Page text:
Social Coordination as a Component of Social Competence in Young Children with Disabilities

Joan Lieber, Paula J. Beckman
1991 Focus on exceptional children  
Substantial evidence shows that young children with disabilities frequently have difficulty with social interaction (Guralnick & Weinhouse, 1984) . Although the interactions of children with disabilities and their peers do not seem to be any more negative than the interactions of nondisabled children and their peers, evidence suggests that the overall frequency of interactions is much lower (Beckman, 1983; Guralnick, 1990; Guralnick & Weinhouse, 1984) . For example, Beckman (1983) found that
more » ... 1983) found that preschool children with disabilities engaged in fewer and shorter behavior chains than their nondisabled peers. One reason may be that longer interchanges depend on more sophisticated social skills including the ability to coordinate social behavior with that of a partner. From our perspective, social coordination should be distinguished from social interaction. Whereas social interaction includes any exchange that occurs between partners, social coordination requires additional sophistication. In this article we review what is currently known about social coordination in young children with disabilities. A discussion of the role of social coordination in developing social competence is followed by a description of how social coordination develops in children with and without disabilities. Next we discuss how available assessments of social skills address the concept of social coordination. Finally we identify intervention strategies that may be useful in facilitating social coordination. THE IMPORTANCE OF COORDINATING SOCIAL BEHAVIOR One important component of social competence that is associated with more sophisticated behavioral exchanges between children involves the ability to coordinate behavior with that of a partner. For example, social coordination occurs when a toddler looks at her partner, points to a toy, makes a sound, then looks back at her partner. The toddler and her partner are simultaneously coordinating their attention to each other and to an object. Thus, social coordination requires the ability to coordinate the focus of attention, the timing, and the sequence of behaviors with that of a social partner.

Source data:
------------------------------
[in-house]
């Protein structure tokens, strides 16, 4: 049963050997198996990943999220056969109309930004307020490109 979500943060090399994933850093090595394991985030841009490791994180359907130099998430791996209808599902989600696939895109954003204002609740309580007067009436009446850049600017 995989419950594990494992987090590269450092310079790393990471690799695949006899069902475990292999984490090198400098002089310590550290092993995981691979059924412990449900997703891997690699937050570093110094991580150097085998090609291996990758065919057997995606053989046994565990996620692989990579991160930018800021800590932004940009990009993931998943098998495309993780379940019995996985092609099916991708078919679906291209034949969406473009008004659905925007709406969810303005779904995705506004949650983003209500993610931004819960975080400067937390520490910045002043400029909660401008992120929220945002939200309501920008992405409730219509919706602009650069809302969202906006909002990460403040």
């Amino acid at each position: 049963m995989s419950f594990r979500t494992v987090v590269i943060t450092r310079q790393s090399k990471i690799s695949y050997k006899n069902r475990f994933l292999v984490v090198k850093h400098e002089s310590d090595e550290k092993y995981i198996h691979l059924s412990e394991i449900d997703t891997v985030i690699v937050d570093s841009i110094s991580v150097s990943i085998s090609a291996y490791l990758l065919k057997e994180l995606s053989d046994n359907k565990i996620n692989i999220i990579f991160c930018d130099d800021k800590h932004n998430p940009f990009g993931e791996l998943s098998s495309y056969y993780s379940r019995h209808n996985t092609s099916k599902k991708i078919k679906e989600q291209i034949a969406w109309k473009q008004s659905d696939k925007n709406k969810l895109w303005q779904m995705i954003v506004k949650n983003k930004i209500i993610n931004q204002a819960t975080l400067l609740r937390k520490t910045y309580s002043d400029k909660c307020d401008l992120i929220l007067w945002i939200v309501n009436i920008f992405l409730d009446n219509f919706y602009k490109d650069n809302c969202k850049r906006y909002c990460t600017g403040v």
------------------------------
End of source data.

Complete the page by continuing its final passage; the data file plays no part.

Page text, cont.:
doi:10.17161/foec.v24i4.7537 fatcat:ugxfejwd45gm5kvdoougkcjlsm